We could elude deflation entirely with a resumption of strong growth, but that's hard to imagine in the near future. Consumers have taken a multi-trillion-dollar hit in the stock market, and their household debt as a share of GDP is the highest on record. Nor are we likely to get help from foreign demand: In Europe, Japan, and Latin America, growth is slowing—and in many of these places, prices are falling, too. Business investment, the engine of the '90s boom, is also unlikely to revive strongly.
Still, there's no reason to expect the United States to endure anything like the spiral of deflation, debt, and bankruptcy that has gripped Japan. U.S. stocks did experience a bubble, but there's little evidence of another one in real estate that could burst. Moreover, U.S. bank capital standards are quite strict, leaving no prospect here of a Japanese-style banking crisis. Deflation won't make us stronger, as price cutting did for Dell; nor will it drive us to a Kmart-type bankruptcy, as it nearly has in Japan. Rather, the mild deflation that seems most likely here will probably dampen growth in the short term, but maybe with some long-term benefits.
On the positive side, the retrenchment that deflation usually breeds can weed out inefficient producers and spur companies to drive for greater efficiency, which is helpful for future productivity. But in the near term, deflation will probably dampen enthusiasm for spending. When consumers and companies expect prices to fall, they're more inclined to put off their purchases. Moreover, every downward tick in the price level raises real interest rates, increasing business's real cost to invest. Falling prices also raise the cost of keeping inventories, another blow to investment.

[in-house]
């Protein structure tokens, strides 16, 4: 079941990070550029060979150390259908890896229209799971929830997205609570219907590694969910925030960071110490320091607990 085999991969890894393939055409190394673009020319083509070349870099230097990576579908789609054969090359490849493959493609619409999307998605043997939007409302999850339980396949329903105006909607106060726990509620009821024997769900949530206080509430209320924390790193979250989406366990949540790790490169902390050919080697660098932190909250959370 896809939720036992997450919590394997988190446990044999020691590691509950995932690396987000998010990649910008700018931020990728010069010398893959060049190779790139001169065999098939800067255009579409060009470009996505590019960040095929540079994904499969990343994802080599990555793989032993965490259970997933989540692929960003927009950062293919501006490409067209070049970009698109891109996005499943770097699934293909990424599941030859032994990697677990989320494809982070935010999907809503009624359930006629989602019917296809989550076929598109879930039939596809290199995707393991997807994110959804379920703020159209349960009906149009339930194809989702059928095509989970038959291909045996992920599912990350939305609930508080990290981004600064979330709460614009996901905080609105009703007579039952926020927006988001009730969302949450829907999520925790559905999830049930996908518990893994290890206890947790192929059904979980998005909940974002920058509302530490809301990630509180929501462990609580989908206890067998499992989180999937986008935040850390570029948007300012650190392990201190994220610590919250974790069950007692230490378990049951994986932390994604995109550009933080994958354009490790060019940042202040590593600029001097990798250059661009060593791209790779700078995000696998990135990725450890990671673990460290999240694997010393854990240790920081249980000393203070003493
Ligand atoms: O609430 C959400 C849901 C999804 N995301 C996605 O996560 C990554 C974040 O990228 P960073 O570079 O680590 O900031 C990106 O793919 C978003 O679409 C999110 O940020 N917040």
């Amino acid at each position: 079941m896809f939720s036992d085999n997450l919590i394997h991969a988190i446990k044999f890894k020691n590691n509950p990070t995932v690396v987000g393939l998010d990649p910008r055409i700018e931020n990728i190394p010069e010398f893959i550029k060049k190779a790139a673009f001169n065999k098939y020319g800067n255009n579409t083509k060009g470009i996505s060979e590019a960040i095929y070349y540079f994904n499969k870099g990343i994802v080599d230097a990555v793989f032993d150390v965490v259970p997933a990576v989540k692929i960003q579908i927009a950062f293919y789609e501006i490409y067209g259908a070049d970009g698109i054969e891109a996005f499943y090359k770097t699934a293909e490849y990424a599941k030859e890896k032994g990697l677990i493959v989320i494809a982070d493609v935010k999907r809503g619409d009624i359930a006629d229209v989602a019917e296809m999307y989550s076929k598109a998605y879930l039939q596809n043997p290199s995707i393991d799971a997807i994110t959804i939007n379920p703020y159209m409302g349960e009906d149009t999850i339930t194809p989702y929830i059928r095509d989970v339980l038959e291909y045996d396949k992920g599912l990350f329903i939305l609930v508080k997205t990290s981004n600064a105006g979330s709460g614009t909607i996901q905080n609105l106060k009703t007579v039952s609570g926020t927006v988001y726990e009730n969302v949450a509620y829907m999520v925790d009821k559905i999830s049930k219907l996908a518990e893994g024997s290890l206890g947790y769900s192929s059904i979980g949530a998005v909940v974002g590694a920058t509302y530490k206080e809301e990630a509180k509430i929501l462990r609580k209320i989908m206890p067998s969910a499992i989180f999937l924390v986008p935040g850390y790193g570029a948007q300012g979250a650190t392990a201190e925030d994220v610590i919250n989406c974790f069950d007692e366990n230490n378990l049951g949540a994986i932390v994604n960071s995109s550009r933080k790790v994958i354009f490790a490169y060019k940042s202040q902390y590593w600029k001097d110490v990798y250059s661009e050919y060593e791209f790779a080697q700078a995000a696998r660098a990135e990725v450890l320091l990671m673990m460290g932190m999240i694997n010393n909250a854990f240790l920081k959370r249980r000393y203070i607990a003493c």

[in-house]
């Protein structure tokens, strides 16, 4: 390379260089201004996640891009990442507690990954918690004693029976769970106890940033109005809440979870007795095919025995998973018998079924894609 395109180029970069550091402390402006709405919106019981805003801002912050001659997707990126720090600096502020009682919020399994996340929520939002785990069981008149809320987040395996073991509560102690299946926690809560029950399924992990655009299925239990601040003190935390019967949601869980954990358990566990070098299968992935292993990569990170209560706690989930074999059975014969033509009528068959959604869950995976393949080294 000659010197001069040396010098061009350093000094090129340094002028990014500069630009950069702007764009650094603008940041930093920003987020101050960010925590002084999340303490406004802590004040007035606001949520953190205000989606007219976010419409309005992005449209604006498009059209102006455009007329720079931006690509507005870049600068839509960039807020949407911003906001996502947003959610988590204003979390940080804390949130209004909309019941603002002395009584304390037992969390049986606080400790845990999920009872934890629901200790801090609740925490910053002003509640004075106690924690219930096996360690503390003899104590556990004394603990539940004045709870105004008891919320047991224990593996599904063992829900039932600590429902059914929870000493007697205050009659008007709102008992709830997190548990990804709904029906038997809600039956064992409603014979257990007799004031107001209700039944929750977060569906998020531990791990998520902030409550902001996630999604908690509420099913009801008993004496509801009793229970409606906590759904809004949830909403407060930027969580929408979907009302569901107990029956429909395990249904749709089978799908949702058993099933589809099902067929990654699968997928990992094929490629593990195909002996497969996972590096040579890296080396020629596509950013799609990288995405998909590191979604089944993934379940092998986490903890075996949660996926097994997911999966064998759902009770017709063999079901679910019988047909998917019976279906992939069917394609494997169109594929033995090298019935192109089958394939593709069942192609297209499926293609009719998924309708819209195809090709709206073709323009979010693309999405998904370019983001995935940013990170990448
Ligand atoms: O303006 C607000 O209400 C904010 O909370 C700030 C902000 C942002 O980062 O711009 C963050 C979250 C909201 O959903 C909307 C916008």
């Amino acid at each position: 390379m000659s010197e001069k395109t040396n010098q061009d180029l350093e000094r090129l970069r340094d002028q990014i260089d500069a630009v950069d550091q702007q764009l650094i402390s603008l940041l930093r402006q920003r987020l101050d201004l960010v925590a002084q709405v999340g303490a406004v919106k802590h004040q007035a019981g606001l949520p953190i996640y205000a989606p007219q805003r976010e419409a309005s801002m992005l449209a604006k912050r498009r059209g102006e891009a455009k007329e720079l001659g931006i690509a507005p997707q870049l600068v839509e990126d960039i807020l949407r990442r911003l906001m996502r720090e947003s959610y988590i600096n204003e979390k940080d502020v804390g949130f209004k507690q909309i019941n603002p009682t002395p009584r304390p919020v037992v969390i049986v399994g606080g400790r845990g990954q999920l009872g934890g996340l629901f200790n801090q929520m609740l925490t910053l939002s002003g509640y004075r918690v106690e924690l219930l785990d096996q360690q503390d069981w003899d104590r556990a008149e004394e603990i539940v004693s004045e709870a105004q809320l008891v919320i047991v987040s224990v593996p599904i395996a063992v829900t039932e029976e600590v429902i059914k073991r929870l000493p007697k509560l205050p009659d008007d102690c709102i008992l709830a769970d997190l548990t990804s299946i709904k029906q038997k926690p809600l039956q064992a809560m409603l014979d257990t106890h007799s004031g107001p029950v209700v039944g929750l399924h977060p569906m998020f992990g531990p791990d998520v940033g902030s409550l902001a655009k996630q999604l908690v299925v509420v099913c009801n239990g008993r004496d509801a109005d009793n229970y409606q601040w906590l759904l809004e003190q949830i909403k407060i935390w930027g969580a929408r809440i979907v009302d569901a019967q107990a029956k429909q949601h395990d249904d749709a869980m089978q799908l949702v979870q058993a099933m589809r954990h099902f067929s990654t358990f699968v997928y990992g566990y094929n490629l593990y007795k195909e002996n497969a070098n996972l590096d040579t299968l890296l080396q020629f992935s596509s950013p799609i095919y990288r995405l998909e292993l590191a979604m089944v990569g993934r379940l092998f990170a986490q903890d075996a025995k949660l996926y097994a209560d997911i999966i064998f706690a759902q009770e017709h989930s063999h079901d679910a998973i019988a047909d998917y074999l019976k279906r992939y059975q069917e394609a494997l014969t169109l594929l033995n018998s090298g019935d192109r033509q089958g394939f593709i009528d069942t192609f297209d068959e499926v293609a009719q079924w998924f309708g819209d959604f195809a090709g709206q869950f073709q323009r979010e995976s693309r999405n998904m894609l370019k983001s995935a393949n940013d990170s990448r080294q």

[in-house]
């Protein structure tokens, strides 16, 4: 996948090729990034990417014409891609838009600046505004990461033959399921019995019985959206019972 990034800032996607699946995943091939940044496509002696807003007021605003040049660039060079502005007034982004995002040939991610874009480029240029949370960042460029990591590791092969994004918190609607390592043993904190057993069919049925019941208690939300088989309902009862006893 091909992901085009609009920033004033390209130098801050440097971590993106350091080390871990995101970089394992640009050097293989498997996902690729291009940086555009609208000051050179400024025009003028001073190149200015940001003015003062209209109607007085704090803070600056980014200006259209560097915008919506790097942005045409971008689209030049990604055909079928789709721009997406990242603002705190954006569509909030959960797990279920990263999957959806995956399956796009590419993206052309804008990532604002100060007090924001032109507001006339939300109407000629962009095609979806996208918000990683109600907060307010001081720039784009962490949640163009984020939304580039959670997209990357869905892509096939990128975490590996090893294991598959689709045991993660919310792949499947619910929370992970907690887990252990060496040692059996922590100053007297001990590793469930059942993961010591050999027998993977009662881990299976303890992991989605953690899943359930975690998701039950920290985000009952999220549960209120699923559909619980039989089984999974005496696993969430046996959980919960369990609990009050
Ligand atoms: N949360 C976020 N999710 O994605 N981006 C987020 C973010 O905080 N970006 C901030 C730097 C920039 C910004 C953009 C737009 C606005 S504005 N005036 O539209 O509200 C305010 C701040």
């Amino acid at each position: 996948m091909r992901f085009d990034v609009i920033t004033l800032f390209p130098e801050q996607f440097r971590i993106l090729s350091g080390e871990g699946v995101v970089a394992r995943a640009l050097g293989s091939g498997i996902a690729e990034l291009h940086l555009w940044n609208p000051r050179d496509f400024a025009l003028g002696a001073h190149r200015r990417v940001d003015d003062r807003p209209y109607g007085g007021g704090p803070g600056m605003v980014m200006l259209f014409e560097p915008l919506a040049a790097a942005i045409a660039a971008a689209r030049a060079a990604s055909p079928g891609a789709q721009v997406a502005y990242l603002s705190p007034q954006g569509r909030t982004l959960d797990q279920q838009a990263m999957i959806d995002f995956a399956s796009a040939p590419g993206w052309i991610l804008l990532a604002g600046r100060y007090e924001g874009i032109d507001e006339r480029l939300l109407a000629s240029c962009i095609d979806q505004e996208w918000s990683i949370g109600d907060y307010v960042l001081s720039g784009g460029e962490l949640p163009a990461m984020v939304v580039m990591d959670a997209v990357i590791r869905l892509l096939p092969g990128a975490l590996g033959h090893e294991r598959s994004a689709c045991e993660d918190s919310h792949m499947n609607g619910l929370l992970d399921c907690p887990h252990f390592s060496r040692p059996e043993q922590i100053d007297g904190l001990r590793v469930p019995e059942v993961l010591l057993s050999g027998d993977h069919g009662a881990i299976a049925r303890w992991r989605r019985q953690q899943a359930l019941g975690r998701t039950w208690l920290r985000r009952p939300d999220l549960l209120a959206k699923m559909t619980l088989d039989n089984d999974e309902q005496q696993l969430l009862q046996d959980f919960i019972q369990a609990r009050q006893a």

The Fed can try to chase this syndrome by cutting short-term rates, but if it cuts too far it may find itself approaching zero and a liquidity trap, like Japan. In fact, the Fed has already cut the federal funds rate by 450 basis points since January 2001, to just 1.75 percent. Until strong growth resumes, that leaves a little room—but not a lot—to cut rates further if a nasty shock like a Mideast war or an oil interruption deals another blow to growth and employment.